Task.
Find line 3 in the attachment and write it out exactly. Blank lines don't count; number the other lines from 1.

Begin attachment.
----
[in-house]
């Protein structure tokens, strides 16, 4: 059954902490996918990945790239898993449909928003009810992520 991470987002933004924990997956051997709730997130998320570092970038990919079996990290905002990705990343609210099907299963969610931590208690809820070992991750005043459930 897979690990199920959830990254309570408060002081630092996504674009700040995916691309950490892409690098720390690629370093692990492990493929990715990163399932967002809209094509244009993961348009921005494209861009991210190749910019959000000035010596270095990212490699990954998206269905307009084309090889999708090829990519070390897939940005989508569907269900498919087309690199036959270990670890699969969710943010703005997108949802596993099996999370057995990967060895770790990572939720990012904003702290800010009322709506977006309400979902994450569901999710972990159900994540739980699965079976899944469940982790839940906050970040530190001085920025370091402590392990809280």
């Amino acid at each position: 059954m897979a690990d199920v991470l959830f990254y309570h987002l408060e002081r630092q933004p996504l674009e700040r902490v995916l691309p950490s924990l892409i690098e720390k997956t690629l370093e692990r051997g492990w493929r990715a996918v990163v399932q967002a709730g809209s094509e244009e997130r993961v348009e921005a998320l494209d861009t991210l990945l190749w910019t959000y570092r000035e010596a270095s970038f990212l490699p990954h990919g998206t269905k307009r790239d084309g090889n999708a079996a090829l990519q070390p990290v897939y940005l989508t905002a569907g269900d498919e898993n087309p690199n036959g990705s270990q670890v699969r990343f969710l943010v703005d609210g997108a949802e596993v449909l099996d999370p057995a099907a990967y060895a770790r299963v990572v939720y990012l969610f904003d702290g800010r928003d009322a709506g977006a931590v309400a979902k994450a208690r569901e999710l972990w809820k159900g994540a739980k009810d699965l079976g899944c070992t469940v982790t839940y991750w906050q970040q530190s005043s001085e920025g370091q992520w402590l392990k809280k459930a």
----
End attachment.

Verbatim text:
């Amino acid at each position: 059954m897979a690990d199920v991470l959830f990254y309570h987002l408060e002081r630092q933004p996504l674009e700040r902490v995916l691309p950490s924990l892409i690098e720390k997956t690629l370093e692990r051997g492990w493929r990715a996918v990163v399932q967002a709730g809209s094509e244009e997130r993961v348009e921005a998320l494209d861009t991210l990945l190749w910019t959000y570092r000035e010596a270095s970038f990212l490699p990954h990919g998206t269905k307009r790239d084309g090889n999708a079996a090829l990519q070390p990290v897939y940005l989508t905002a569907g269900d498919e898993n087309p690199n036959g990705s270990q670890v699969r990343f969710l943010v703005d609210g997108a949802e596993v449909l099996d999370p057995a099907a990967y060895a770790r299963v990572v939720y990012l969610f904003d702290g800010r928003d009322a709506g977006a931590v309400a979902k994450a208690r569901e999710l972990w809820k159900g994540a739980k009810d699965l079976g899944c070992t469940v982790t839940y991750w906050q970040q530190s005043s001085e920025g370091q992520w402590l392990k809280k459930a």